The gardens are “empowering their students to become environmentally conscious citizens and fostering a lifelong connection to the natural world,” she said.


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Taking education beyond the classroom this past year, St. Jerome School created a beautiful butterfly garden and a lush and productive vegetable garden.

“Each of these gardens was created and tended by a small group of students, led by school parent volunteers,” said Filippini Sister Elizabeth Seton Dalessio, principal. “These projects aimed to teach students about the wonders of nature, the importance of sustainable practices and the joy of growing their own food.”

The Butterfly Garden was designed by Janna Montague, parent of a St. Jerome third grade student. Students in grades two through eight worked together to build the garden carefully designed to attract and support local butterfly species, providing a haven for their growth and development. The transformation from caterpillar to butterfly was witnessed by students in Pre-K and Kindergarten in their classrooms, followed by release of their butterflies directly into the butterfly garden.

A St. Jerome School student waters the vegetable garden. Courtesy photo

 Sister Elizabeth noted that the benefits of the garden extend beyond the academic realm.

“It serves as a peaceful retreat for students, offering a tranquil environment where they can connect with nature and take a break from their daily routines,” she pointed out. “The garden will serve as a gathering space for outdoor lessons this coming school year, and for potential community events and parent workshops.”

The Vegetable Garden Club, a project developed by Suzanne Marcantonio, St. Jerome school nurse, consisted of 16 students from fifth through seventh grades.

“The goal of this club was multi-fold,” Sister Elizabeth explained, “to provide an opportunity to learn about the lifecycle of plants firsthand, to learn the steps in planning out a new garden from ground up, to learn how to maintain a vegetable garden throughout the season, to encourage healthy eating and to harvest delicious, nutritious vegetables.”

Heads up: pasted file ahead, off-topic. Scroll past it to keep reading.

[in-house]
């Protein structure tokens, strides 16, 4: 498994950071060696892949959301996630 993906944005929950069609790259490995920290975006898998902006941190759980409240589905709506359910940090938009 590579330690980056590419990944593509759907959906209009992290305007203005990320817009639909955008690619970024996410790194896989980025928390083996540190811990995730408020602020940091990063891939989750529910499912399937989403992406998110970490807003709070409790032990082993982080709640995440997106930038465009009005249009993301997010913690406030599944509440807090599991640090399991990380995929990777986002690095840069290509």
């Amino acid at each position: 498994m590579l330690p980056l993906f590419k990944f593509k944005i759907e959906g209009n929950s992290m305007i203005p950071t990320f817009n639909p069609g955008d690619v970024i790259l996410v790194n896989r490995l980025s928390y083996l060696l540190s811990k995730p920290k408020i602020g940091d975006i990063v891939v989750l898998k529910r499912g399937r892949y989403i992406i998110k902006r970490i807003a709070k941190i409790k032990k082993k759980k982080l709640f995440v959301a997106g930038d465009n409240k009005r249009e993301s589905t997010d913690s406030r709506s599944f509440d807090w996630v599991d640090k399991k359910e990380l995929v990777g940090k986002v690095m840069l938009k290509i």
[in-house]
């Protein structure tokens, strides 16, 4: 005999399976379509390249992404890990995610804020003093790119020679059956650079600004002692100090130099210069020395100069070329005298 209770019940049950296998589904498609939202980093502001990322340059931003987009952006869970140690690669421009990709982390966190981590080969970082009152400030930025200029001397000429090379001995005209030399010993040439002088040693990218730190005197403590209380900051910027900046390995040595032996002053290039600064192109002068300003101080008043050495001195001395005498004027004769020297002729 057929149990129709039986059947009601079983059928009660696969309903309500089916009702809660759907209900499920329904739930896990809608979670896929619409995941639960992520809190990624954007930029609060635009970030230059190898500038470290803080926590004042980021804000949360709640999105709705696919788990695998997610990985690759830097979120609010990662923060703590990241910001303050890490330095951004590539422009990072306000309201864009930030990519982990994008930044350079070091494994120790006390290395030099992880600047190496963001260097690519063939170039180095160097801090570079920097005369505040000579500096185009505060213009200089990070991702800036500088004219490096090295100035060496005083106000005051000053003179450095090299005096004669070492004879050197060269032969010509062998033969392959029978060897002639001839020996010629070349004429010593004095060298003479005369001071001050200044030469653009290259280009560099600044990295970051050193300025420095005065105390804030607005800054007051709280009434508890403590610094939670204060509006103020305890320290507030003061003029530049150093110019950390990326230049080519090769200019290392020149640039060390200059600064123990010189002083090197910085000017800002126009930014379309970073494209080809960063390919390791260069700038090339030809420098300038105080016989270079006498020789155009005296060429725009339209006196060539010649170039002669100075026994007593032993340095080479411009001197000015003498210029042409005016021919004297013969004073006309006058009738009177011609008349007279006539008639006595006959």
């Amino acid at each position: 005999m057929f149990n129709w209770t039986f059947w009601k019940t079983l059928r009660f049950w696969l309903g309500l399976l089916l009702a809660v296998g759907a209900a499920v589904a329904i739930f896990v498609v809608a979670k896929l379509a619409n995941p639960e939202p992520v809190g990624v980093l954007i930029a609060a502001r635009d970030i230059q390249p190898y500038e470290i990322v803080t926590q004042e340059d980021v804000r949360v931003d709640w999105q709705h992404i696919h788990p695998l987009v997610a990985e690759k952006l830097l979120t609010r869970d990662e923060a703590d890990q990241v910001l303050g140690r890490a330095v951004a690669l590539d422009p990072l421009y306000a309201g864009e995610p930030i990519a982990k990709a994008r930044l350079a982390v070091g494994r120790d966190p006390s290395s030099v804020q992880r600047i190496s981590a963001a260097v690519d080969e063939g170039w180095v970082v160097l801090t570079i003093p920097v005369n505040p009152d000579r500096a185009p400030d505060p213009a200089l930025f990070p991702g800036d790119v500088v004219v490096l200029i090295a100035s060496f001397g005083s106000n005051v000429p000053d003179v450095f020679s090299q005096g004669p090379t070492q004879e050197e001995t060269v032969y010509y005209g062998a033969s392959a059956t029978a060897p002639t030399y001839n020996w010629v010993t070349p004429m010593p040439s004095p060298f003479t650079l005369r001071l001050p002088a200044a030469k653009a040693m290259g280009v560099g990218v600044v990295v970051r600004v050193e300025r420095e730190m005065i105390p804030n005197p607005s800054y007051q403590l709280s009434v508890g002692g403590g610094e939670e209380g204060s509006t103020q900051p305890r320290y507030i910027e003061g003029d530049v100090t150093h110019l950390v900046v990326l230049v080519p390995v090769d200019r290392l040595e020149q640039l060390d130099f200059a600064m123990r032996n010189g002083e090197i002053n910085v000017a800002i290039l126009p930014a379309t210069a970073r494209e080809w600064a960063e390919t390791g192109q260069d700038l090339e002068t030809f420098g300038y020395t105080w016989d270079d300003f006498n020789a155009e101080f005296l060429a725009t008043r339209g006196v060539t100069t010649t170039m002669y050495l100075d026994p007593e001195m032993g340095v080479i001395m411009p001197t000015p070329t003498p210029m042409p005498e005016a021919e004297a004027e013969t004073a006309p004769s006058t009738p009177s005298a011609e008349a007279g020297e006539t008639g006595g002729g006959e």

Garden preparation began March 30 when the middle school boys filled the five raised garden beds with a rich soil-compost mixture from Molzon Landscape Nursery in Lincroft. Planting for the vegetable garden began inside in early spring, with the students sowing tomato, cucumber, eggplant, pepper, parsley, basil and rosemary seeds in small greenhouses that were then maintained in the science lab over the following eight weeks. This was followed by the direct sow of lettuce, pea, radish, and carrot seeds into the garden beds in early April.

Students plant flowers in the St. Jerome School butterfly garden. Courtesy photo

 “While all the seedlings were happily growing, the students used this waiting time to build several bamboo structures that would eventually be used to support the cucumbers and beans,” said Sister Elizabeth. “Students were able to enjoy the fruits of their labor prior to summer recess with the first harvest of radishes and lettuce in mid-May. Indoor seedlings were successfully transplanted into the garden beds soon after, in early June, and were maintained throughout the summer by garden club members.”

As goals were met, the students “beamed with pride,” she said, with vegetables harvested by club members, and distributed to family, friends, and school faculty and staff.

“The club looks forward to expanding next year and creating some new goals,” Sister Elizabeth continued. “Our vegetable and butterfly gardens have become an invaluable resource for our students. They not only enhance academic learning, but also instill a sense of responsibility and appreciation for nature. We are proud to offer such a unique and enriching experience to our students.”

The gardens are “empowering their students to become environmentally conscious citizens and fostering a lifelong connection to the natural world,” she said.